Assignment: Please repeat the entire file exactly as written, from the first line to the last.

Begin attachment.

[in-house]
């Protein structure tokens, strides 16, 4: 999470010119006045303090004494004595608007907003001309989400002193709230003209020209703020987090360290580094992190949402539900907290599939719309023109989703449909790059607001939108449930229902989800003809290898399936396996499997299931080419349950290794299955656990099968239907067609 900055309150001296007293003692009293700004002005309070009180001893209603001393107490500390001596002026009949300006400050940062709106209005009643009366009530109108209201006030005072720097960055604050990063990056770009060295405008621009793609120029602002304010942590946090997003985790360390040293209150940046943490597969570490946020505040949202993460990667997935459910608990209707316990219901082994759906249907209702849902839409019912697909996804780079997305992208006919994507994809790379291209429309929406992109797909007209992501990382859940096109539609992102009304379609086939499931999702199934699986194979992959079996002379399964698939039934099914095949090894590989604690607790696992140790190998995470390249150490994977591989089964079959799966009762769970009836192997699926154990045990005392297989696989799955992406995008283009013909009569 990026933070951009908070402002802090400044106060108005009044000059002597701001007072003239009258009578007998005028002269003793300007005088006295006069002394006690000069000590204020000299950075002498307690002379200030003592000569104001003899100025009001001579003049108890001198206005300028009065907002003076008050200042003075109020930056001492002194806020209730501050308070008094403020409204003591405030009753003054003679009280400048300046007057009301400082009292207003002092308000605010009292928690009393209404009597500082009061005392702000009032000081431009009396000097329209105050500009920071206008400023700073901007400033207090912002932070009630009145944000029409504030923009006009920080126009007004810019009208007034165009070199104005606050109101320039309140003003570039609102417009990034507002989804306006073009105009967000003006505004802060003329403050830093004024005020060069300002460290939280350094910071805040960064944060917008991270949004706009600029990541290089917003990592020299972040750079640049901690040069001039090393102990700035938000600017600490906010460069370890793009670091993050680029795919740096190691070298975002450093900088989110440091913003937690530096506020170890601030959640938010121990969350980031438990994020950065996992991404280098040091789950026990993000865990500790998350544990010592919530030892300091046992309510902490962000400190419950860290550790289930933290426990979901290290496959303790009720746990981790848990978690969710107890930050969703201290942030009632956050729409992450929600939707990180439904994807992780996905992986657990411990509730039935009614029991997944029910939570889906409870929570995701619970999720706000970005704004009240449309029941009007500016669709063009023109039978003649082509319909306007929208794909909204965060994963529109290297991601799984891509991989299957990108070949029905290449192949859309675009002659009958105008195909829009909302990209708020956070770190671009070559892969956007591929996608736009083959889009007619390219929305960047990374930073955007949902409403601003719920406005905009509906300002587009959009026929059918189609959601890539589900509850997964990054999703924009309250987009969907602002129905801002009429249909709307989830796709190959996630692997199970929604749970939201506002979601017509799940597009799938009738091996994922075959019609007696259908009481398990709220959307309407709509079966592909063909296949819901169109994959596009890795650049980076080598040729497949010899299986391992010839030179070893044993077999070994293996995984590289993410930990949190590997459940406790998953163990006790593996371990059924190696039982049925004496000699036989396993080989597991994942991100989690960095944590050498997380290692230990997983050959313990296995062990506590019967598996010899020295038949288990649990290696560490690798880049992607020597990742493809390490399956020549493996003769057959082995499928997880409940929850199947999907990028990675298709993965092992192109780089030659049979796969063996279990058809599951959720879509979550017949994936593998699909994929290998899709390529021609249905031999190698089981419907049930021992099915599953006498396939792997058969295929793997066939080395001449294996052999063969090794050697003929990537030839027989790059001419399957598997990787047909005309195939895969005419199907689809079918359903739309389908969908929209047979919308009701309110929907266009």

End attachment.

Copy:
[in-house]
């Protein structure tokens, strides 16, 4: 999470010119006045303090004494004595608007907003001309989400002193709230003209020209703020987090360290580094992190949402539900907290599939719309023109989703449909790059607001939108449930229902989800003809290898399936396996499997299931080419349950290794299955656990099968239907067609 900055309150001296007293003692009293700004002005309070009180001893209603001393107490500390001596002026009949300006400050940062709106209005009643009366009530109108209201006030005072720097960055604050990063990056770009060295405008621009793609120029602002304010942590946090997003985790360390040293209150940046943490597969570490946020505040949202993460990667997935459910608990209707316990219901082994759906249907209702849902839409019912697909996804780079997305992208006919994507994809790379291209429309929406992109797909007209992501990382859940096109539609992102009304379609086939499931999702199934699986194979992959079996002379399964698939039934099914095949090894590989604690607790696992140790190998995470390249150490994977591989089964079959799966009762769970009836192997699926154990045990005392297989696989799955992406995008283009013909009569 990026933070951009908070402002802090400044106060108005009044000059002597701001007072003239009258009578007998005028002269003793300007005088006295006069002394006690000069000590204020000299950075002498307690002379200030003592000569104001003899100025009001001579003049108890001198206005300028009065907002003076008050200042003075109020930056001492002194806020209730501050308070008094403020409204003591405030009753003054003679009280400048300046007057009301400082009292207003002092308000605010009292928690009393209404009597500082009061005392702000009032000081431009009396000097329209105050500009920071206008400023700073901007400033207090912002932070009630009145944000029409504030923009006009920080126009007004810019009208007034165009070199104005606050109101320039309140003003570039609102417009990034507002989804306006073009105009967000003006505004802060003329403050830093004024005020060069300002460290939280350094910071805040960064944060917008991270949004706009600029990541290089917003990592020299972040750079640049901690040069001039090393102990700035938000600017600490906010460069370890793009670091993050680029795919740096190691070298975002450093900088989110440091913003937690530096506020170890601030959640938010121990969350980031438990994020950065996992991404280098040091789950026990993000865990500790998350544990010592919530030892300091046992309510902490962000400190419950860290550790289930933290426990979901290290496959303790009720746990981790848990978690969710107890930050969703201290942030009632956050729409992450929600939707990180439904994807992780996905992986657990411990509730039935009614029991997944029910939570889906409870929570995701619970999720706000970005704004009240449309029941009007500016669709063009023109039978003649082509319909306007929208794909909204965060994963529109290297991601799984891509991989299957990108070949029905290449192949859309675009002659009958105008195909829009909302990209708020956070770190671009070559892969956007591929996608736009083959889009007619390219929305960047990374930073955007949902409403601003719920406005905009509906300002587009959009026929059918189609959601890539589900509850997964990054999703924009309250987009969907602002129905801002009429249909709307989830796709190959996630692997199970929604749970939201506002979601017509799940597009799938009738091996994922075959019609007696259908009481398990709220959307309407709509079966592909063909296949819901169109994959596009890795650049980076080598040729497949010899299986391992010839030179070893044993077999070994293996995984590289993410930990949190590997459940406790998953163990006790593996371990059924190696039982049925004496000699036989396993080989597991994942991100989690960095944590050498997380290692230990997983050959313990296995062990506590019967598996010899020295038949288990649990290696560490690798880049992607020597990742493809390490399956020549493996003769057959082995499928997880409940929850199947999907990028990675298709993965092992192109780089030659049979796969063996279990058809599951959720879509979550017949994936593998699909994929290998899709390529021609249905031999190698089981419907049930021992099915599953006498396939792997058969295929793997066939080395001449294996052999063969090794050697003929990537030839027989790059001419399957598997990787047909005309195939895969005419199907689809079918359903739309389908969908929209047979919308009701309110929907266009």